Another of Toronto’s best-known prospects, Gose also got his first taste of the majors in 2012. The speedy outfielder was decent in the field, but struggled at the plate, posting a batting average of .223, along with a terrible 31% strikeout rate. There is one potential positive, though, as Gose’s numbers improved significantly in September, striking out less with more at bats, and walking much more. If he can keep those numbers up, there might be a place for him on the 2013 roster.
Moises Sierra: C
Another call-up during the season, Sierra was not a particularly spectacular addition to the team. His season had a familiar refrain for Toronto rookies, a low average (.224) with a high strikeout rate (31.4%). Defensively, he was reasonably solid, though he often looked a little uncertain in the field, he usually made all the plays that he needed to. However, with better options available in the outfield, it’s tough to imagine Sierra seeing much time in the Majors next season,
Colby Rasmus: C+
Acquired from St. Louis last season after struggling there, Toronto hoped that Rasmus could turn things around and return to the early form he had with the Cardinals. And while he rediscovered his power stroke this season, matching his career high of 23 home runs, Rasmus wasn’t able to excel at the plate, batting just .223 for the season. Defensively, he was excellent, but aside from a hot June, his work at the plate leaves much to be desired. All the same, it’s likely he’ll be back in centre field next season.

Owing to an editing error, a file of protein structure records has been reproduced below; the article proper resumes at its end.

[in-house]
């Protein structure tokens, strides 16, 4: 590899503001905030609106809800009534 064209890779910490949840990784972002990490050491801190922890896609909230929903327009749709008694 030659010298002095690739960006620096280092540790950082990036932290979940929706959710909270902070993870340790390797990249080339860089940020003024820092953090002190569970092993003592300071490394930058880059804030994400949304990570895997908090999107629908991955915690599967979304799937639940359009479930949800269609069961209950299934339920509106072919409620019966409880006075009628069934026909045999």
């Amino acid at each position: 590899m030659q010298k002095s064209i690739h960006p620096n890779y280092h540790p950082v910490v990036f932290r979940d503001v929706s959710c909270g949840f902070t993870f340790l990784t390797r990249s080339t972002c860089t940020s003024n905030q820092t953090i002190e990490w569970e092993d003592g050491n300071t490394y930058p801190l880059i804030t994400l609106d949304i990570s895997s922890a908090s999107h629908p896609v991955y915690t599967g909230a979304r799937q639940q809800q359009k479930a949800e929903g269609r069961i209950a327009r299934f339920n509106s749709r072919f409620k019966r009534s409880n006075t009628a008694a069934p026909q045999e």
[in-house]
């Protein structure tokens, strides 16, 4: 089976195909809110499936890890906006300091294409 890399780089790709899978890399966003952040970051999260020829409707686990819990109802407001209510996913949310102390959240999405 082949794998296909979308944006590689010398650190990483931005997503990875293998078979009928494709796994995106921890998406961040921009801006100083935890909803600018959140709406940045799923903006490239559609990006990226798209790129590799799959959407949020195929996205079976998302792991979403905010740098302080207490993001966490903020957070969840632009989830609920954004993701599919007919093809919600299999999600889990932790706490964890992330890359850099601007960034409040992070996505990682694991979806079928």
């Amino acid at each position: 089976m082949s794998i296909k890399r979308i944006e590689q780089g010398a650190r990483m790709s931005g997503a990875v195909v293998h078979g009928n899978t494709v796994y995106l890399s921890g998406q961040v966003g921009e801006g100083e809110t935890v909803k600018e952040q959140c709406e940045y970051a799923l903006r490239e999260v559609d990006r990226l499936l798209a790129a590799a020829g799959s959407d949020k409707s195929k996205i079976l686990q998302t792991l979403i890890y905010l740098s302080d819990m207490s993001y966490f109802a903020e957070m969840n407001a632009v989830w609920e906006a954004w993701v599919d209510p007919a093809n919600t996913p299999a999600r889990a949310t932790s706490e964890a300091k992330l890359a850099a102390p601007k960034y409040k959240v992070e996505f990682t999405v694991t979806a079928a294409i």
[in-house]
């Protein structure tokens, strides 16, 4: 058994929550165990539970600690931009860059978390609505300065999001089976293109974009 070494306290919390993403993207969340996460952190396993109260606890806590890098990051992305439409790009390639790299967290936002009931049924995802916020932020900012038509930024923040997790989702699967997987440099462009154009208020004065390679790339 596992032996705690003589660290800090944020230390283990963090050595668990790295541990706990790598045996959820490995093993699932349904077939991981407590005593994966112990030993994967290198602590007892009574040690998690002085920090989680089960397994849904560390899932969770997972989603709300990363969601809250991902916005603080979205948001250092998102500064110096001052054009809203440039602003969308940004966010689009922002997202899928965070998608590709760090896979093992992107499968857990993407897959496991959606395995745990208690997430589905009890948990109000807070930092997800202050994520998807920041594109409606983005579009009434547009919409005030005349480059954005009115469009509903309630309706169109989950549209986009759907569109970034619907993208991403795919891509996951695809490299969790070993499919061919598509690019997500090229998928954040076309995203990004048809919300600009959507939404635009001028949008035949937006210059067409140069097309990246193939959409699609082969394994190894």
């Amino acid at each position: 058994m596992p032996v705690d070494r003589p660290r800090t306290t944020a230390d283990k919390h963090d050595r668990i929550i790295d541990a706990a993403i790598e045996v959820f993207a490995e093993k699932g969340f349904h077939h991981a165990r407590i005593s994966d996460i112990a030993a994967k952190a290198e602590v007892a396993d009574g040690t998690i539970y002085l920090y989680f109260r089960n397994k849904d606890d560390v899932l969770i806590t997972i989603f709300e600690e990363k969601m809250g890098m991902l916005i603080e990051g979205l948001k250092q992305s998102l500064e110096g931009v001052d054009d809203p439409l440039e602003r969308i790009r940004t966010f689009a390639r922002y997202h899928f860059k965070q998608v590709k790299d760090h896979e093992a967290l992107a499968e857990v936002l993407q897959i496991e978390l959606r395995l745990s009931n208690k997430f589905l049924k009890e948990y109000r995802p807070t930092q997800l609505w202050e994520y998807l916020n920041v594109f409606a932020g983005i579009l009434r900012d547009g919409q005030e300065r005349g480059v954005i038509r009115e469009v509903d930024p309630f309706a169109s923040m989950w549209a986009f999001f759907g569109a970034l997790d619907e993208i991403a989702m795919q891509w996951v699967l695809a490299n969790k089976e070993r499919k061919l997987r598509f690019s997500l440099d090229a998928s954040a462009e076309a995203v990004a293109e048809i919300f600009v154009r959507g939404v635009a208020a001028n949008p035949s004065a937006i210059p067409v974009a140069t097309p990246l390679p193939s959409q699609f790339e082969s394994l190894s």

Rajai Davis: C+
Davis’s saving grace is his speed, having stolen 46 bases this season. Otherwise, he is fairly light-hitting, and went through a number of stretches where he was largely ineffective at the plate, in spite of his .257 batting average. He’s also something of a defensive liability, as he often has poor reads on fly balls, making up for it somewhat with his speed. Overall, he’s probably not an ideal starting left fielder, but if the Jays chose to retain him in 2013, he could be a solid fourth outfielder.
The Jays have some big holes in their lineup, particularly at first base, second base, and left field, but they still managed to hold their own offensively, even without Bautista. The team could definitely use some true top-of-the-order hitters and a little more balance overall, but the problems here are nowhere near as major as in the starting rotation. The addition of a decent left fielder and a second baseman, at least one of whom hits for a high average, would do a lot to solidify the lineup in 2013.